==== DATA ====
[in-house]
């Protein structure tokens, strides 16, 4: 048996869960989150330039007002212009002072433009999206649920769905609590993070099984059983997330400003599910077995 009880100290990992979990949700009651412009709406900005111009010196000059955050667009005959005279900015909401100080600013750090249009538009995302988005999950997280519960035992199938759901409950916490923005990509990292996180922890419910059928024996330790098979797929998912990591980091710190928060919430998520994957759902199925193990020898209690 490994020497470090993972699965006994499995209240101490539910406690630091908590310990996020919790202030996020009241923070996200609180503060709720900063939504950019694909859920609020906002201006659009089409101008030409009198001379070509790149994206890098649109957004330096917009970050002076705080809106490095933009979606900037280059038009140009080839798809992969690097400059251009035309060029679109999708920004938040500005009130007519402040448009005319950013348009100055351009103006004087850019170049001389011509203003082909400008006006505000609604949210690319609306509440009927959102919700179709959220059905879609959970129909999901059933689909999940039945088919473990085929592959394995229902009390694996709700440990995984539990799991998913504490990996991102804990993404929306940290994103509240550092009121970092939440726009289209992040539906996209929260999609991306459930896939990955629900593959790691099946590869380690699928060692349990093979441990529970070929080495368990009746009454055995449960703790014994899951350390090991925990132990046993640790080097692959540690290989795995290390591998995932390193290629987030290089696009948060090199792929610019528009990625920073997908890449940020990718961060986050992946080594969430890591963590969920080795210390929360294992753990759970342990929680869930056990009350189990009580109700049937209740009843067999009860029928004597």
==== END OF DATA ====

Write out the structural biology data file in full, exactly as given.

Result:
[in-house]
């Protein structure tokens, strides 16, 4: 048996869960989150330039007002212009002072433009999206649920769905609590993070099984059983997330400003599910077995 009880100290990992979990949700009651412009709406900005111009010196000059955050667009005959005279900015909401100080600013750090249009538009995302988005999950997280519960035992199938759901409950916490923005990509990292996180922890419910059928024996330790098979797929998912990591980091710190928060919430998520994957759902199925193990020898209690 490994020497470090993972699965006994499995209240101490539910406690630091908590310990996020919790202030996020009241923070996200609180503060709720900063939504950019694909859920609020906002201006659009089409101008030409009198001379070509790149994206890098649109957004330096917009970050002076705080809106490095933009979606900037280059038009140009080839798809992969690097400059251009035309060029679109999708920004938040500005009130007519402040448009005319950013348009100055351009103006004087850019170049001389011509203003082909400008006006505000609604949210690319609306509440009927959102919700179709959220059905879609959970129909999901059933689909999940039945088919473990085929592959394995229902009390694996709700440990995984539990799991998913504490990996991102804990993404929306940290994103509240550092009121970092939440726009289209992040539906996209929260999609991306459930896939990955629900593959790691099946590869380690699928060692349990093979441990529970070929080495368990009746009454055995449960703790014994899951350390090991925990132990046993640790080097692959540690290989795995290390591998995932390193290629987030290089696009948060090199792929610019528009990625920073997908890449940020990718961060986050992946080594969430890591963590969920080795210390929360294992753990759970342990929680869930056990009350189990009580109700049937209740009843067999009860029928004597």